18th century New Brunswick and Nova Scotia was home to a slew of great and respected doctors and physicians, including but not limited to Drs. William Paine, Samuel Moore, John Gamble, Charles Earle, Thomas Emerson, Azor Betts, David Brown, Nathan and William Howe Smith, and Peter Huggeford, an English surgeon and subject of the last blog entry.
Blood-curdling shrieks filled Peter Huggeford’s operating room. Trails of blood pooled onto his oaken table, seeping into its crevices and staining the wood a dark burgundy colour. The sickly smell of gangrene and death filled the air. With a newly sharpened bone saw in hand, Dr. Huggeford went to work.
1776 was a year full of victory and bloodshed for Loyalists and Patriots alike. From prominent American and British officers like George Washington and Richard Howe, to everyday individuals like the Irish-born Charles Cooke, the fate of the American Revolution was a matter of life or death.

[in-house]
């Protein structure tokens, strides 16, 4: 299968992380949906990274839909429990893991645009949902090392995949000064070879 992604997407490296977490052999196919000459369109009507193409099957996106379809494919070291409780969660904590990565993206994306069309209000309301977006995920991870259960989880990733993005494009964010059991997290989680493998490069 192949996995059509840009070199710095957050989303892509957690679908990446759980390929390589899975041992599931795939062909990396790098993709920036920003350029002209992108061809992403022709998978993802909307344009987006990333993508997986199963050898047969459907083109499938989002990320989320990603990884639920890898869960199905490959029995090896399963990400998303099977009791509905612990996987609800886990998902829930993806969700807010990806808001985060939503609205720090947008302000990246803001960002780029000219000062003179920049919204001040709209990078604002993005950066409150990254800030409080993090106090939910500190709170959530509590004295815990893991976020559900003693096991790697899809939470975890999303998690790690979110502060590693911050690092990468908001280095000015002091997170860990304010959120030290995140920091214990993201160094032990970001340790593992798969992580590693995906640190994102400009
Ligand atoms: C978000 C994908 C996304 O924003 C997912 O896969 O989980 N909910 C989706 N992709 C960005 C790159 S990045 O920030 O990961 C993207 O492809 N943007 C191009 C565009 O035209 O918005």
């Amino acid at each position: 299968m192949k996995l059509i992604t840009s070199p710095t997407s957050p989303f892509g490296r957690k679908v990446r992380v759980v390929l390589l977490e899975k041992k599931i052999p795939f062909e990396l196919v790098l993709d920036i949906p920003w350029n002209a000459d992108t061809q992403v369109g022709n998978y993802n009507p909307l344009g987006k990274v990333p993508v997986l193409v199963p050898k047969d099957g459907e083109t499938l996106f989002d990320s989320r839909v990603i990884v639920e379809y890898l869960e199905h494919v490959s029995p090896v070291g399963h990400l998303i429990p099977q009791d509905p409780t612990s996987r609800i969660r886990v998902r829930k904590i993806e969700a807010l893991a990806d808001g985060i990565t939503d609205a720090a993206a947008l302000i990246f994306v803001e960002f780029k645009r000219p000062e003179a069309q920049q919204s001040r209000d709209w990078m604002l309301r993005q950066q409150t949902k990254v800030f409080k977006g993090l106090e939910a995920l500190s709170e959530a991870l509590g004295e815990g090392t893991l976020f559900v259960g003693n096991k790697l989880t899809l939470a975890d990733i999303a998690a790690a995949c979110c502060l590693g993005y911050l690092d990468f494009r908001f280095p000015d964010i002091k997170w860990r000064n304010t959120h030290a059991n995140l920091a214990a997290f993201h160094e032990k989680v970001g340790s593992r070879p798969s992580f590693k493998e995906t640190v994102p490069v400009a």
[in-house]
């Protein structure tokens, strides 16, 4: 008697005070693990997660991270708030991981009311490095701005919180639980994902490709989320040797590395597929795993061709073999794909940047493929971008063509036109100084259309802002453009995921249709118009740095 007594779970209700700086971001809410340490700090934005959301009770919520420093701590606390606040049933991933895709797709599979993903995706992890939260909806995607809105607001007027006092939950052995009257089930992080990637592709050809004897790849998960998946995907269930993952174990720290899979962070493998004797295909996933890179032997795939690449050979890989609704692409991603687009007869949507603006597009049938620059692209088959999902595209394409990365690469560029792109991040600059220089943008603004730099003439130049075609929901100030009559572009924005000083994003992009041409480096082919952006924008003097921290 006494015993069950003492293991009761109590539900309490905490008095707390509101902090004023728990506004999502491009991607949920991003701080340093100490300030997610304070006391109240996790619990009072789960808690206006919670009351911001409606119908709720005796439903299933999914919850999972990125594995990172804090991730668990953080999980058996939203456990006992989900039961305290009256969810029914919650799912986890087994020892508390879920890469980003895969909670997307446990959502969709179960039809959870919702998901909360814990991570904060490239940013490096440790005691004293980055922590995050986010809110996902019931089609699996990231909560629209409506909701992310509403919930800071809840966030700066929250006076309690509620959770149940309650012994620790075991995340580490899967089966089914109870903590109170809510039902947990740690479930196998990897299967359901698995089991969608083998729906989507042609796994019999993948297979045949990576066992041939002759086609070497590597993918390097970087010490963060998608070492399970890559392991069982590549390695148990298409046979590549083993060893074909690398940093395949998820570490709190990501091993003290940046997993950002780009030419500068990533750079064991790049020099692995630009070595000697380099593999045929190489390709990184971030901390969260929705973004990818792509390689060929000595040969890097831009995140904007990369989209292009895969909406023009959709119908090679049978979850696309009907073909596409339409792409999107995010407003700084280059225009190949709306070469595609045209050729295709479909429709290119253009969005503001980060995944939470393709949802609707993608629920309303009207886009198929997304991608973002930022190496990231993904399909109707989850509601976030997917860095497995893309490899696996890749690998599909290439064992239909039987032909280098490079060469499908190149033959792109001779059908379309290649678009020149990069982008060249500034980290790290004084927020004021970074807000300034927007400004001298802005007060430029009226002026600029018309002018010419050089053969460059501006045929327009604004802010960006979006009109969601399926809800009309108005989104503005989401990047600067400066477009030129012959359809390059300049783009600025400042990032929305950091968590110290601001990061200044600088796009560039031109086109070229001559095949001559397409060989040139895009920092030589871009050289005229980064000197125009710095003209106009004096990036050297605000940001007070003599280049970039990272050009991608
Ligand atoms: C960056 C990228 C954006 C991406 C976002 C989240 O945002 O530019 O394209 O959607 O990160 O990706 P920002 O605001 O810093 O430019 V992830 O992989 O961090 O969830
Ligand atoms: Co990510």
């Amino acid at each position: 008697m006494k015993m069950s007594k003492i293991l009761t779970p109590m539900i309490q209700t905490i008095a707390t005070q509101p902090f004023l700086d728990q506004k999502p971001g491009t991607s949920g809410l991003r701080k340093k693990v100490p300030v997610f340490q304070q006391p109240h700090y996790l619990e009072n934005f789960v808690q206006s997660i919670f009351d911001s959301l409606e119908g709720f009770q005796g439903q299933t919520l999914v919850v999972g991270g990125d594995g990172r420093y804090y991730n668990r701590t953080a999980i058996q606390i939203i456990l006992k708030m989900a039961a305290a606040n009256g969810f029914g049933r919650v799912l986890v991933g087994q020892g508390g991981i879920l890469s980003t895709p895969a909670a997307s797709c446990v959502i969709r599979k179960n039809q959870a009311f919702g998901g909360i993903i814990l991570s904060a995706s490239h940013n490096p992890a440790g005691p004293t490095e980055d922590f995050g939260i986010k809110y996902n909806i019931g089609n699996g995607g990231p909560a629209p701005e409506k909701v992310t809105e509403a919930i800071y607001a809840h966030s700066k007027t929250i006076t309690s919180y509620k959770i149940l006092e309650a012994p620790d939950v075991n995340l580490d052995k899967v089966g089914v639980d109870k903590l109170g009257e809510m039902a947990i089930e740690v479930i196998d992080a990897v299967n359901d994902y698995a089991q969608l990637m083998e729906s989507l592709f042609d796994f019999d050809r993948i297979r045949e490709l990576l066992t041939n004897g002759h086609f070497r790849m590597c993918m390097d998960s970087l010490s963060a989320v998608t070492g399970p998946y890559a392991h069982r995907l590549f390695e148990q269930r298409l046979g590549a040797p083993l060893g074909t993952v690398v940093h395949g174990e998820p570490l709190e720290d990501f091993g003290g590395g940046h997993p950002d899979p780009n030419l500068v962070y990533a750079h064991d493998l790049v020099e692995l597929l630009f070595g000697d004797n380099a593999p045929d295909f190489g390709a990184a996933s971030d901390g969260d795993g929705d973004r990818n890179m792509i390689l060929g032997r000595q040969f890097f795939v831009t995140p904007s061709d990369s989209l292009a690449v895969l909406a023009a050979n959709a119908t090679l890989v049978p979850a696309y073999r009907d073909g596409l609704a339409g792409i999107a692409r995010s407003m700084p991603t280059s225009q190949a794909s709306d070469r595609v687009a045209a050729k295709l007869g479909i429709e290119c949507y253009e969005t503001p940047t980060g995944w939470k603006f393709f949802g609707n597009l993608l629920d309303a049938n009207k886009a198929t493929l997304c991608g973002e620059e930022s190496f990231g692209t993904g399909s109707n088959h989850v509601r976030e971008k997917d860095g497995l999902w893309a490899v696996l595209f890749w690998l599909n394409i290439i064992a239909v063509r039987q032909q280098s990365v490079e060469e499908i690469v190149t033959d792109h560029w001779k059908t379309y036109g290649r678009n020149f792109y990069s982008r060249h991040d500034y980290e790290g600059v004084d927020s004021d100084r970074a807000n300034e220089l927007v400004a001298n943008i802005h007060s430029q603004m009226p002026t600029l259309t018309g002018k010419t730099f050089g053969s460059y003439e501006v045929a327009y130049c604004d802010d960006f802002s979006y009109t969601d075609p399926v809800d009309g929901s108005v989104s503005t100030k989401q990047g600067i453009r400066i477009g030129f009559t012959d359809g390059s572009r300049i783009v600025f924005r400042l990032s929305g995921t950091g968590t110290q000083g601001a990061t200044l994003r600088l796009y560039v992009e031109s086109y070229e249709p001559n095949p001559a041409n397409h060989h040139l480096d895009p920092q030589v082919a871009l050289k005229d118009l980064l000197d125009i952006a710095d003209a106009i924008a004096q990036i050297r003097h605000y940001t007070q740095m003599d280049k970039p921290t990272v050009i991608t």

The arts, literature, and religion provided a plethora of source material for the naming of ships. Characters from history, literature, Greek and Roman mythology, saints, and other religious derivations were very common inspirations in the late eighteenth and early nineteenth century Atlantic World. The classicist movement was influential during this period, and classically inspired names were extremely prevalent among many types of ships
Ship names may be commemorative or symbolic, hold a social significance, indicate political change, or offer a perceived protection in the dangerous world of the sea. What thinking can be detected behind these naming choices? Often we do not have a record of who named the ships, but we might understand the motivations behind the name or the vision that the namer wanted to project. Ship names were important for the practical purposes of nautical law and busin